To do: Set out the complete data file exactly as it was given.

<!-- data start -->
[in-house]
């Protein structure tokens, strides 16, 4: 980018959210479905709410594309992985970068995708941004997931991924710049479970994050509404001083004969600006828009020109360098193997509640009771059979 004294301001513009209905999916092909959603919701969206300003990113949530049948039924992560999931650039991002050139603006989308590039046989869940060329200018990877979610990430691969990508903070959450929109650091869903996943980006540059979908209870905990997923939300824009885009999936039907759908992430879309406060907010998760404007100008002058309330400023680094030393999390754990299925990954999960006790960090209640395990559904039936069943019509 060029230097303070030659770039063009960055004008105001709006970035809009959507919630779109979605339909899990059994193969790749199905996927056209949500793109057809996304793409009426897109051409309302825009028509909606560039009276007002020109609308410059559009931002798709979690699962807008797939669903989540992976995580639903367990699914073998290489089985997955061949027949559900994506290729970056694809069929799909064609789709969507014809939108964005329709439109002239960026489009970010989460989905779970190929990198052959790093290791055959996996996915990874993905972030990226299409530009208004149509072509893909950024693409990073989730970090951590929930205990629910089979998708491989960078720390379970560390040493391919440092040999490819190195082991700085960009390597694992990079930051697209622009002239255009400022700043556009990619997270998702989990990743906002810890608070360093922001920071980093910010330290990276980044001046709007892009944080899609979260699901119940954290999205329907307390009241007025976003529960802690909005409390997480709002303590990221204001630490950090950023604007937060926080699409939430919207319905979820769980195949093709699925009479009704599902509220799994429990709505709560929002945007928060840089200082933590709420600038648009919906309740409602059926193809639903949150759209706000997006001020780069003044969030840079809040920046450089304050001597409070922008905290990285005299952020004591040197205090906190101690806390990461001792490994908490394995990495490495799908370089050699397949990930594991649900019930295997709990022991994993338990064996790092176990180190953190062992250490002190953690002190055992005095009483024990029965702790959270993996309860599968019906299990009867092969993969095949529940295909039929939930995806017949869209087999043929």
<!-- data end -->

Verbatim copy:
[in-house]
């Protein structure tokens, strides 16, 4: 980018959210479905709410594309992985970068995708941004997931991924710049479970994050509404001083004969600006828009020109360098193997509640009771059979 004294301001513009209905999916092909959603919701969206300003990113949530049948039924992560999931650039991002050139603006989308590039046989869940060329200018990877979610990430691969990508903070959450929109650091869903996943980006540059979908209870905990997923939300824009885009999936039907759908992430879309406060907010998760404007100008002058309330400023680094030393999390754990299925990954999960006790960090209640395990559904039936069943019509 060029230097303070030659770039063009960055004008105001709006970035809009959507919630779109979605339909899990059994193969790749199905996927056209949500793109057809996304793409009426897109051409309302825009028509909606560039009276007002020109609308410059559009931002798709979690699962807008797939669903989540992976995580639903367990699914073998290489089985997955061949027949559900994506290729970056694809069929799909064609789709969507014809939108964005329709439109002239960026489009970010989460989905779970190929990198052959790093290791055959996996996915990874993905972030990226299409530009208004149509072509893909950024693409990073989730970090951590929930205990629910089979998708491989960078720390379970560390040493391919440092040999490819190195082991700085960009390597694992990079930051697209622009002239255009400022700043556009990619997270998702989990990743906002810890608070360093922001920071980093910010330290990276980044001046709007892009944080899609979260699901119940954290999205329907307390009241007025976003529960802690909005409390997480709002303590990221204001630490950090950023604007937060926080699409939430919207319905979820769980195949093709699925009479009704599902509220799994429990709505709560929002945007928060840089200082933590709420600038648009919906309740409602059926193809639903949150759209706000997006001020780069003044969030840079809040920046450089304050001597409070922008905290990285005299952020004591040197205090906190101690806390990461001792490994908490394995990495490495799908370089050699397949990930594991649900019930295997709990022991994993338990064996790092176990180190953190062992250490002190953690002190055992005095009483024990029965702790959270993996309860599968019906299990009867092969993969095949529940295909039929939930995806017949869209087999043929």